Sutra 2.8 DUHKHANUSAYI DVESAH
Sutra 2.8 introduces Devesha, or Aversion. This Sutra can be translated as 'Aversion is that which follows identification with painful experiences.' Much like attaching to the positive, we have a tendency to create an aversion to negative experiences/pain, but why? Duh, because not dealing with pain is much easier for most of us.
How to overcome this obstacle on your mat?
Notice what poses you avoid on your mat and how they make you feel when you practice them. Why are you avoiding them? Can you try to understand your experience of pain during practice? Is it possible to become aware of the dvesha you've created and make a different choice? Find something likable about the pose you avoid, maybe you could practice it in a way that is more enjoyable and brings you joy. Another example, when you arrive at class and it's a different teacher. Oh, no! Do you want to walk out of the room? Why have you created this aversion? Can you find peace on your mat regardless of the teacher or what is going on in the room?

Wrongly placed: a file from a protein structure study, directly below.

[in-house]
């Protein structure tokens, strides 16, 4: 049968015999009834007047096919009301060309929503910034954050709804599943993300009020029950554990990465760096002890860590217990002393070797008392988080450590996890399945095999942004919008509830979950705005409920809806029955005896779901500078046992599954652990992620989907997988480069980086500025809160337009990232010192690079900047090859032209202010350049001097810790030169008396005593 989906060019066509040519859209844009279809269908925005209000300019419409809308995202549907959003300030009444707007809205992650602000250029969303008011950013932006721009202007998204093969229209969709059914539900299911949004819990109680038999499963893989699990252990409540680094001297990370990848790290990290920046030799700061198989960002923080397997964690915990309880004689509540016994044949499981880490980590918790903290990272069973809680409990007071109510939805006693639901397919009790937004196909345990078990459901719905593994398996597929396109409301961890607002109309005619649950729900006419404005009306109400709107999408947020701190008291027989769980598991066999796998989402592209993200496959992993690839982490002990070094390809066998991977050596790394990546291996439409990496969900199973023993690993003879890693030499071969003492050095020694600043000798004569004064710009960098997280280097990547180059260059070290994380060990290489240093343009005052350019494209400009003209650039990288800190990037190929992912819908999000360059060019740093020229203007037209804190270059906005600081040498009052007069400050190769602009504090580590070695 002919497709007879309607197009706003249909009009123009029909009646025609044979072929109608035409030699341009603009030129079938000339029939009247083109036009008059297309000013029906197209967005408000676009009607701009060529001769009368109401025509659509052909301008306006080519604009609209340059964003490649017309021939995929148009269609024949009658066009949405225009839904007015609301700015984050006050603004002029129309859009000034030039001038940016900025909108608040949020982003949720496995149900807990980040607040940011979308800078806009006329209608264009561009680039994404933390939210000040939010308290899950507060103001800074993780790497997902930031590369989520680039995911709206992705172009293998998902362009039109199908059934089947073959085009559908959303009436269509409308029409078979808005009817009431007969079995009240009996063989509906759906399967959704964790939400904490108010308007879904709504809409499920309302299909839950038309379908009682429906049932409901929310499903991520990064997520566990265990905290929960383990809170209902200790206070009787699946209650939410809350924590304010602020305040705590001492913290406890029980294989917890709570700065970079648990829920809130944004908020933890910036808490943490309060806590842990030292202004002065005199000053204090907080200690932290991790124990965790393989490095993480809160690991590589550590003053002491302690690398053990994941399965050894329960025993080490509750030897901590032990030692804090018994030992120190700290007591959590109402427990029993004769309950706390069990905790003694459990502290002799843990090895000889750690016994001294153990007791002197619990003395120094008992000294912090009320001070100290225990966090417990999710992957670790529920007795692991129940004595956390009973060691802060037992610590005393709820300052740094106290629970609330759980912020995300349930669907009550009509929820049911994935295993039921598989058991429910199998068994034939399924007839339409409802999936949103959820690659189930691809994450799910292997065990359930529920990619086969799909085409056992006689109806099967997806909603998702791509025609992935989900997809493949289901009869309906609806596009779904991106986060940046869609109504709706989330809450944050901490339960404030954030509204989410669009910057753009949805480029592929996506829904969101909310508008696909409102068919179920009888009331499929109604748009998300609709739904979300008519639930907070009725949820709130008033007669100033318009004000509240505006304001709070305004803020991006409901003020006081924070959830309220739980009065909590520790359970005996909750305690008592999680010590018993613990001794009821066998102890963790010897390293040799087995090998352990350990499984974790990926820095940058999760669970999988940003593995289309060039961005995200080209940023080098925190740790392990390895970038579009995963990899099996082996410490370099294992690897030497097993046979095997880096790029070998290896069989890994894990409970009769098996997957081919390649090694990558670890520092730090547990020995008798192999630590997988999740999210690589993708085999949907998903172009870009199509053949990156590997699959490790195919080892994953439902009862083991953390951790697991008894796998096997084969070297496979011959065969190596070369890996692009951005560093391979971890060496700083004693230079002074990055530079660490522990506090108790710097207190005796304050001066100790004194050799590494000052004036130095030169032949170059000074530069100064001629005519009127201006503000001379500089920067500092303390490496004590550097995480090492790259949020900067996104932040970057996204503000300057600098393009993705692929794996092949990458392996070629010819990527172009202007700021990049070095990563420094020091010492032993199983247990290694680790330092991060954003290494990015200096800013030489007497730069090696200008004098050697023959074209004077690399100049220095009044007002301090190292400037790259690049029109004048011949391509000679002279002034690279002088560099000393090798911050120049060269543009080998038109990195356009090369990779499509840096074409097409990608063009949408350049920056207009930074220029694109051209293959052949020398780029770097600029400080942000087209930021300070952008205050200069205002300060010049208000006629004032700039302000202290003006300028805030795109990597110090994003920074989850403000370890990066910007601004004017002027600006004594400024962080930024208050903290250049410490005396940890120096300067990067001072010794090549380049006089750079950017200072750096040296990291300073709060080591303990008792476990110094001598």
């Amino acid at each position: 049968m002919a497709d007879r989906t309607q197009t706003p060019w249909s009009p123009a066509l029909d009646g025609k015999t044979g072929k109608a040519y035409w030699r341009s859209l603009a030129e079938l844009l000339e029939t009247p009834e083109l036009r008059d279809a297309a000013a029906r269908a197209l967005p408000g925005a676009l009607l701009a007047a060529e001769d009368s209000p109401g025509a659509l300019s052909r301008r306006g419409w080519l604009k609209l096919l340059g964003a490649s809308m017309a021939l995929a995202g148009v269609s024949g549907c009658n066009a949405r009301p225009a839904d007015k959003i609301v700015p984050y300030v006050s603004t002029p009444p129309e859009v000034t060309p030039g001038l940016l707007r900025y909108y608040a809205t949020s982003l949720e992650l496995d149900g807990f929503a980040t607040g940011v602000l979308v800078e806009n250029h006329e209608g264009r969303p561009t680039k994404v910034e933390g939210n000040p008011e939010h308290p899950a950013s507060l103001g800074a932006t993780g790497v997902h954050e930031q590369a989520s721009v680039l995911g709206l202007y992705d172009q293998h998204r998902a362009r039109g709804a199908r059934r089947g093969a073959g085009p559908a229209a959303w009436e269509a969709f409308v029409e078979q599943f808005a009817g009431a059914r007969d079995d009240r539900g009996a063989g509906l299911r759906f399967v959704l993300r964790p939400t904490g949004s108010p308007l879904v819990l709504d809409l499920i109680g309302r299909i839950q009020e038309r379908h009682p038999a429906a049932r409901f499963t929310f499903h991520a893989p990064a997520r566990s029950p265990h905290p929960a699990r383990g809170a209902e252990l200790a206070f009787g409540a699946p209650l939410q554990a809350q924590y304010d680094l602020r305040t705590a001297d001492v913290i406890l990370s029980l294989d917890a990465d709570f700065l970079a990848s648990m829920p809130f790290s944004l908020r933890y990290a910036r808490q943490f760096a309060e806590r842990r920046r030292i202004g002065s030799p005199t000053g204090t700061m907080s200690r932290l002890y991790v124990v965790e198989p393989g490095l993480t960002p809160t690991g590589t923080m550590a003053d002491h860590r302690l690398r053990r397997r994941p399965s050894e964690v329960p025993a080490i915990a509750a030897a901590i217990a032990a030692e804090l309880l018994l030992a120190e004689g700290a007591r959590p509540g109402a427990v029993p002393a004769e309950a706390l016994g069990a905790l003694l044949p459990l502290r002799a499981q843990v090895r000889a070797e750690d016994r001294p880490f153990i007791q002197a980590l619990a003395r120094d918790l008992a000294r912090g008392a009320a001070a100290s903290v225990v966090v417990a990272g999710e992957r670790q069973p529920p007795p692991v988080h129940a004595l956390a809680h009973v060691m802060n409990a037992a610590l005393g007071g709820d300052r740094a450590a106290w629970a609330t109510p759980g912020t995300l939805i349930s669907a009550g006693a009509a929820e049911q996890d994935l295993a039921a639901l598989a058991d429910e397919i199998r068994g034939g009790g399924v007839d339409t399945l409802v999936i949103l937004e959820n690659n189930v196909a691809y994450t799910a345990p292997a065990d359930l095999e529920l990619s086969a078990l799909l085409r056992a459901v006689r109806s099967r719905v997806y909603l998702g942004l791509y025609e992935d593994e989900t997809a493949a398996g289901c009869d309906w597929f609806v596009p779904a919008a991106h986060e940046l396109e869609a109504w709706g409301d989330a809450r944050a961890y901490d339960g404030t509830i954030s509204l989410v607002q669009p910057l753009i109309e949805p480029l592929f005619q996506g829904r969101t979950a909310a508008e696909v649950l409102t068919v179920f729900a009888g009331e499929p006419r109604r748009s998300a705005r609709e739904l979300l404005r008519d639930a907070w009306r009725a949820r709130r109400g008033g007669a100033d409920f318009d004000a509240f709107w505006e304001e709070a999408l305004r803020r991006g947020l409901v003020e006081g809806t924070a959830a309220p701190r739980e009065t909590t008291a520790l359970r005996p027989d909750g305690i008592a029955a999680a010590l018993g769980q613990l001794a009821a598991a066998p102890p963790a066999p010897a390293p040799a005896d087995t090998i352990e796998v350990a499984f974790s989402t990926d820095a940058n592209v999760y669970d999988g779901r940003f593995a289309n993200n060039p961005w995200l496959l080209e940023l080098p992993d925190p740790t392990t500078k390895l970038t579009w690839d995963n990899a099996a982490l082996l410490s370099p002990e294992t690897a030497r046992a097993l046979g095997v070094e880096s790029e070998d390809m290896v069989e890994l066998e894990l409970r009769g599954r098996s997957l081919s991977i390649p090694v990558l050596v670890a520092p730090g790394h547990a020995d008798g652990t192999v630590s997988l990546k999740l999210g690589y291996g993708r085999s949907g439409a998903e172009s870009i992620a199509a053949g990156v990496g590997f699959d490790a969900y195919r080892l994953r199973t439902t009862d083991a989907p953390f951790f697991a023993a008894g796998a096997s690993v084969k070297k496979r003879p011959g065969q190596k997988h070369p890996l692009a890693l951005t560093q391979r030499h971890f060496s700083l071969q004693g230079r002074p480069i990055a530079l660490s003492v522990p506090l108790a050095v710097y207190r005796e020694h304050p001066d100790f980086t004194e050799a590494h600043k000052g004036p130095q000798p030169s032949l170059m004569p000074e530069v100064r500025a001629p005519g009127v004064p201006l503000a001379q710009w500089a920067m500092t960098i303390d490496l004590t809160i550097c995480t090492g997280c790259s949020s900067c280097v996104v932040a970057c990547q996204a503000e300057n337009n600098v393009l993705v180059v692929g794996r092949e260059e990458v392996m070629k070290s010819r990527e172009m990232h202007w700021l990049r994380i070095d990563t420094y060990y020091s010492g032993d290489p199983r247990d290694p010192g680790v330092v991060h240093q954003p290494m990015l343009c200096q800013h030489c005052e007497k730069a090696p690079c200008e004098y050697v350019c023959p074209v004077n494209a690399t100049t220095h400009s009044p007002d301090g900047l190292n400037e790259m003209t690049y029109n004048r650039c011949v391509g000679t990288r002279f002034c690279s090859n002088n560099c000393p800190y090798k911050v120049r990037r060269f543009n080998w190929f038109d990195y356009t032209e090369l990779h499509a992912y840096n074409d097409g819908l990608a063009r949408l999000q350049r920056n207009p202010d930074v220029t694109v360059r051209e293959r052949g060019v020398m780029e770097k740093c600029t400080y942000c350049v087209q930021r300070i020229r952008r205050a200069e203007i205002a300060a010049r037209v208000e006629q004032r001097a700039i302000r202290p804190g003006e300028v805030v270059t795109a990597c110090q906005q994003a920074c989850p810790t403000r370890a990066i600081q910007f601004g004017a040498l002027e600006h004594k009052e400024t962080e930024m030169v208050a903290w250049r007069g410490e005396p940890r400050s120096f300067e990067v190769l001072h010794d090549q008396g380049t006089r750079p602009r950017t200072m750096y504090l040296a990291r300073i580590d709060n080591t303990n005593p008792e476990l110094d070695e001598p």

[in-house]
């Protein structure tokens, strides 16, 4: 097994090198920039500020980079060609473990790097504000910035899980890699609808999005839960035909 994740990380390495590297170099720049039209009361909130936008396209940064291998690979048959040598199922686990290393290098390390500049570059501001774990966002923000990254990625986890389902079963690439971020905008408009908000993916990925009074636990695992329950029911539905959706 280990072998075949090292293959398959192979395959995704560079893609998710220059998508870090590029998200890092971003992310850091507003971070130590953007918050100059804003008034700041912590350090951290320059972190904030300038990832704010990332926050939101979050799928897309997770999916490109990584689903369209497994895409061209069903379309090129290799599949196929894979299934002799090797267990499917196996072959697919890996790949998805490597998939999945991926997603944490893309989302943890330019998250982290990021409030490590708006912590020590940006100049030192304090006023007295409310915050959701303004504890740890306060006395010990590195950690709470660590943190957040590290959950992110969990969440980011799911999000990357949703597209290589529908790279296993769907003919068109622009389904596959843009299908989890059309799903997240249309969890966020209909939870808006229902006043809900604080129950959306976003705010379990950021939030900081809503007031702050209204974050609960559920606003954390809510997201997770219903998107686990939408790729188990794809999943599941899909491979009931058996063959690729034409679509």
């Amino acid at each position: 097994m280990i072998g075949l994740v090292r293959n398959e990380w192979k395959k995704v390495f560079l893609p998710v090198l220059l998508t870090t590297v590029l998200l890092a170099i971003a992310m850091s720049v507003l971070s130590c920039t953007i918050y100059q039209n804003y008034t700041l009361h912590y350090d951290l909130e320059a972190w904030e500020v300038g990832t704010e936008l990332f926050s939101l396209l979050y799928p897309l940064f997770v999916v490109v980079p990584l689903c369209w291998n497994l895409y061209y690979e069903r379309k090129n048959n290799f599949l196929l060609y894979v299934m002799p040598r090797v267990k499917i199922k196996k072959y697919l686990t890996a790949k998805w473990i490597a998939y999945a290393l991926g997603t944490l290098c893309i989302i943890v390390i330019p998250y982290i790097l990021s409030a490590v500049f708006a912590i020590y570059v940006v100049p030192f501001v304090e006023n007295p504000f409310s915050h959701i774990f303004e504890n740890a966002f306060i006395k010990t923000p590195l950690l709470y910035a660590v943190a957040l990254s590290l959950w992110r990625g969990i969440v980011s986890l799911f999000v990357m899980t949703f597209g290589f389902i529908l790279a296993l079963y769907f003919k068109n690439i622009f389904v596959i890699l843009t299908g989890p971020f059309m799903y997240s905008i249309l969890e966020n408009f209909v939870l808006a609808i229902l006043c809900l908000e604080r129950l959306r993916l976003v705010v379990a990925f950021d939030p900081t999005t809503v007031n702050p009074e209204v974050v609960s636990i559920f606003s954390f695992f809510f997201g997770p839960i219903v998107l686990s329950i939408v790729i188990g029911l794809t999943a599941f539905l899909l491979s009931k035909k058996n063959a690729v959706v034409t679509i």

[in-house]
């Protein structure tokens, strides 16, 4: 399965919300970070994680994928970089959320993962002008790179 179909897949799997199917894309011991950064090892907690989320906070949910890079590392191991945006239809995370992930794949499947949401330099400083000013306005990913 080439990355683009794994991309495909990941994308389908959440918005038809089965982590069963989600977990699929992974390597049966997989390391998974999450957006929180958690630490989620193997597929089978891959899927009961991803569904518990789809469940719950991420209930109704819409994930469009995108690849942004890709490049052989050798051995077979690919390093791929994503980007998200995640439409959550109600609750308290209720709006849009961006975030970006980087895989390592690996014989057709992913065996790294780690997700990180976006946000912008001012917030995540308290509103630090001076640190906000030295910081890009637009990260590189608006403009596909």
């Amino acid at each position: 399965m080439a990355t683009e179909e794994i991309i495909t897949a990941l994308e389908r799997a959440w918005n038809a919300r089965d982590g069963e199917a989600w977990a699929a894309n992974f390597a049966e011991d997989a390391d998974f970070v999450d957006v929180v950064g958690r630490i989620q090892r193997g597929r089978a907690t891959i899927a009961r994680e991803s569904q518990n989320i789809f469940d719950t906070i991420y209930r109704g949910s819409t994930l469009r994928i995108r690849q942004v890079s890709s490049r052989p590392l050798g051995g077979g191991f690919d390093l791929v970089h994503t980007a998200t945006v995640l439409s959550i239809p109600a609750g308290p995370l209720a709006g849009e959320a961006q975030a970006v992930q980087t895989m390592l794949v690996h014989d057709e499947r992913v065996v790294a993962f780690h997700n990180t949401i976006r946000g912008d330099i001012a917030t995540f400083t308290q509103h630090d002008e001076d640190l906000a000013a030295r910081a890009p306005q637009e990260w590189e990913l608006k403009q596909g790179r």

How to overcome this obstacle off your mat?
In the same way we attach (Raja) to pleasure, we also blame unhappiness/pain on...fill in the blank, and create Dvesha. You might find it interesting that even when you avoid the thing you believe is causing you pain, it doesn't magical change your state of displeasure. Instead, the source of pain changes.
There is no need for Dvesha because we are merely a reflection of our own unhappiness/pain. Attachments and aversions can weigh you down, become a burden, and feel like a heavy weight tied around your neck. Try to remove the weight (blame) and acknowledge what you have and where you are in this moment. Avoidance doesn't create contentment. Instead try to face your pain dead on and search for the root cause, which will surely lead to contentment.
By: Virginia Traylor